Democratic state Senate candidate Aaron Gladd doesn't think it should be news he's being endorsed by a Republican. But in this case, it's the Republican who held the Senate seat he's running for: Roy McDonald. 

 “I don't think stories like this should be stories. This should be happening all around the state and all around the country -- Republicans and Democrats coming together and working together. I think this should be happening more,” said Gladd.

Gladd is running for the district represented by retiring Senator Kathy Marchione, who defeated McDonald in a 2012 primary. McDonald was one of four Republicans who cast a vote in favor of legalizing same-sex marriage in 2011. Gladd is running against Daphne Jordan, Marchione's legislative director. McDonald says his endorsement of Gladd is not about that loss six years ago.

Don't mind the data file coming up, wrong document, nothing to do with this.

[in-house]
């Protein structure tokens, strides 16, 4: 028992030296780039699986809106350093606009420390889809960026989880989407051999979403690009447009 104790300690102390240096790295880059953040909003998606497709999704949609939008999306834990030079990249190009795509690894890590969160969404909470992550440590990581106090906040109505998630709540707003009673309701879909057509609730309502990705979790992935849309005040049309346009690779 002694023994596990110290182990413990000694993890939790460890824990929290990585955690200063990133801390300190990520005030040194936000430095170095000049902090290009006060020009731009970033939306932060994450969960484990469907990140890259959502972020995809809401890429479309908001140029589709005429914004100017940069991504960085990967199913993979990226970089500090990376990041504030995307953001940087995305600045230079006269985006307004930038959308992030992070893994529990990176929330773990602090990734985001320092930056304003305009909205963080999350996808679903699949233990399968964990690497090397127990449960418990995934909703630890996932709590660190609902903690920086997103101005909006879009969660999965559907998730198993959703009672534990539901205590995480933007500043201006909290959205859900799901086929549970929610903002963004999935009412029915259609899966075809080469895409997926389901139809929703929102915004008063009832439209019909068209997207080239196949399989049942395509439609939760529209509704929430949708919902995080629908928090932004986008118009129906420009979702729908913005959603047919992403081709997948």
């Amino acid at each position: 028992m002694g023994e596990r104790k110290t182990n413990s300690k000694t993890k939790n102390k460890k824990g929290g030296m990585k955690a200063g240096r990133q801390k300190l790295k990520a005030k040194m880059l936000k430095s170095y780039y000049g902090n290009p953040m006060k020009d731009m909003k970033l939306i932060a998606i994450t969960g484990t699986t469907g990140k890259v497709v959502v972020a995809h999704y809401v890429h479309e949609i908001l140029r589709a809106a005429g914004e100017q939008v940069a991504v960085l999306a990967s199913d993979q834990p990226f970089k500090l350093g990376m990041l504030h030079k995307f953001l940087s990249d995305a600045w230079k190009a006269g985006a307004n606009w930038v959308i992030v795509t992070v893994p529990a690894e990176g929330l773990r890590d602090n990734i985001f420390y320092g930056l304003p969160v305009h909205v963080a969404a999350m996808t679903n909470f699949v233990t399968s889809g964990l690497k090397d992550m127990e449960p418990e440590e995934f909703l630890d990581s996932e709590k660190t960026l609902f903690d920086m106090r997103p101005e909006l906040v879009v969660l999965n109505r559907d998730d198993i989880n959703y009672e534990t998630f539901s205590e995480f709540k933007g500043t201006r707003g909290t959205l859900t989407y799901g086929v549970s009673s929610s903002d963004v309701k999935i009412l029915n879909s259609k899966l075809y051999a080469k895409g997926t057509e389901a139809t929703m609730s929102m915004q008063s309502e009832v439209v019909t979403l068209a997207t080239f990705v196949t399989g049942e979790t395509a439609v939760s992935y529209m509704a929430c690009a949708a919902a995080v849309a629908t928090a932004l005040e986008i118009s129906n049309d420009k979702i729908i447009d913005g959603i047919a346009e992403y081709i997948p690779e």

“You know, I never was bitter over losing a primary. I did the vote that I would take and take again. There are independent votes that are very important and I will continue to always admire the men and women whether they're in Washington or Albany and say I don't agree with that and I'm going to do what's best for our community,” said McDonald.

Gladd says he's prepared to take similarly difficult votes if elected. 

“I crossed oceans to fight for the things I believe in. Of course I'm going to cross the aisle to fight for things I believe in,” said Gladd.

Gladd says he's willing work with Republicans on issues like shifting the cost of Medicaid spending from county governments to the state -- a move opposed by his ex-boss, Gov. Andrew Cuomo. 

“I think that's one of the issues I want to work on. I think upstate New York needs relief. Upstate New York has been left behind. That's why we need strong, independent voices not on left or right issues, but right or wrong issues,” said Gladd.

McDonald is retired now, but he does have some advice in these polarizing political times for those still in office.  

“Work with the people who care on both sides of the aisle. Work for the best interests. Make this a non-partisan type situation. I think that's the way to go,” said McDonald.

A Republican spokesman did immediately return a request for comment on the endorsement.